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Traveling In a Rental RV Like a Pro

March 17, 2020

How to Rent an RV Like a pro - Unique Camping + Marine

Key Points:

  • The first step in rental RVing is choosing the right RV! There are several “classes” of RV, including Class A, Class B, Class C, Fifth wheels, and Travel Trailers. Different benefits and drawbacks come with each respective RV class. 
  • The cost of renting an RV depends upon the type of RV you choose. Class A RVs tend to be the most expensive, whereas fifth wheels and travel trailers are the cheapest. Please see below for specific information. 
  • RV living traditionally consists of camping in the Great Outdoors! There are a few options when considering how and where to camp: RV parks, RV campgrounds, and dry camping.
  • The RV lifestyle is about having a spirit of discovery and building great memories! There are many RVing activities to choose from.

If you are considering joining the ranks of RVers around the country, a rental RV might be a great way to kick the tires on the lifestyle and see if it is something you’d like to get into full time. But, even renting an RV can be an overwhelming process. But, with a few pointers and some preparation beforehand, you’ll soon be hitting the road in your rental RV  and living like a seasoned pro! This guide will cover those basics of renting an RV as well as some practical tips to make your time in your RV as great as possible. Let’s jump in! 


Choosing The Right RV

Before you can travel in your rental RV, you’ll first need to choose the right one! RV rentals are generally separated into two basic types: towable and motorcoach. 


Towable Type Trailers

The towable type of trailer requires that you have a separate vehicle that is able to tow the trailer. These trailers are great if you are wanting to travel to more remote locations, or you don’t want to tow a separate vehicle for driving around the area in which you’re camping. The downsides to these types of campers is that you have to have a truck or SUV that is rated to tow one of these. Depending on the size of the trailer, a full-size SUV should be able to handle to job, but be sure to talk to the rental company about your vehicle’s towing capacity before making any decisions. Another downfall is hitch installation needs. If your vehicle isn’t equipped with a hitch, you’re going to need to get one installed. This can be done somewhat affordably depending on who you use to install the hitch, but it is definitely something to keep in mind when making your choice.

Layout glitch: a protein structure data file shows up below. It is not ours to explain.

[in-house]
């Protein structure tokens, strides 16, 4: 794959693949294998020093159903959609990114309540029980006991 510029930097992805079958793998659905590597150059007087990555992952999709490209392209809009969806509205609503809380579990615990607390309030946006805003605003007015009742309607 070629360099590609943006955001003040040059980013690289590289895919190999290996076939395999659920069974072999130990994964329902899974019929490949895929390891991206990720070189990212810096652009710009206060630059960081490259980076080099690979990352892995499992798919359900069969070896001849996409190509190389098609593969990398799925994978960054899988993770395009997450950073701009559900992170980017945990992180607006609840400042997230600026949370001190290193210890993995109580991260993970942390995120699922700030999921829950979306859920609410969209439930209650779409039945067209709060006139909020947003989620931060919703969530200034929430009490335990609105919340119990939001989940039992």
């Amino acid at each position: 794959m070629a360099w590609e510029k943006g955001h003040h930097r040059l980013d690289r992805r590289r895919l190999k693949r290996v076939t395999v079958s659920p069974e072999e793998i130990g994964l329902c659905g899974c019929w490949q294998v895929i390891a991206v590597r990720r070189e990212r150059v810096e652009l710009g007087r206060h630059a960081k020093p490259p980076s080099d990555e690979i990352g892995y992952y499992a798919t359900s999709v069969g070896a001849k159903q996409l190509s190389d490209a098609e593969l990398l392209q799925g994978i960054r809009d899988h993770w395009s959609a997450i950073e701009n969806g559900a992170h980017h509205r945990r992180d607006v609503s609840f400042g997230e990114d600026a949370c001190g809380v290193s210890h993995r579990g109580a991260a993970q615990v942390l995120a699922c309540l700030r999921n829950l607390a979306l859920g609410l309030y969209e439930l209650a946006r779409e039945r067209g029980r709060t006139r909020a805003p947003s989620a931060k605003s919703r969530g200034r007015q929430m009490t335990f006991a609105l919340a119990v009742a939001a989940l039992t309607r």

Motorcoach Type Trailers

A motorcoach is a self-powered vehicle with its own engine and driving chassis. This type of unit does not require a separate vehicle. Motorcoaches offer an all-in-one package, no additional vehicle or hitch installation needed. These are a great choice for travelers who are looking for more convenience when renting an RV. Since you don’t need any specialized vehicle to use one of these, many rental companies specialize only in renting motorcoaches. There are a couple of drawbacks to motorcoaches that need to be mentioned. Firstly, if you want to travel to any places around your campsite, you’ll need an additional vehicle or mode of transportation. Some choose to tow bicycles or small scooters, but for those with young families this can be tough. This need for transportation is not at all a concern though, if you plan on taking the RV to the lake for the weekend and just hanging out. 

All in all, your goals for your trip will dictate what kind of trailer you need. If you want more freedom to drive around the area and explore that way, a towable trailer might be the best option. But if you are looking for more convenience a motorcoach is your answer. 


RV Classes

Rental RVs come in several “classes,” including class A, class B, class C, fifth wheel, and travel trailer. Let’s take some time to explore these classes in a little more detail. 


Towable Type Classes

Travel trailers are part of the Towable Type Class. These need to be pulled behind a vehicle and can be found in many lengths and different levels of luxury. Fifth wheels are a generally larger type of towable trailer. While generally larger, fifth wheels still need to be pulled by a separate vehicle and can be found in many different sizes and floor-plans. Do note that fifth wheels do require full-size pickups and extensive modifications to allow the truck to hitch to a fifth wheel.


Motorcoach Type Classes

Class A RVs are bus-like and huge! They often boast the most attractive and luxurious amenities. Class B RVs are often called sleeper vans or camper vans. Because they’re built onto the chassis of a van, they’re a lot smaller than the previous class but still have many amenities. Believe it or not, Class C RVs are often a little bigger than Class B RVs. They are more fuel efficient, because they are built onto the chassis of a truck. However, they tend to be less luxurious than Class A or B.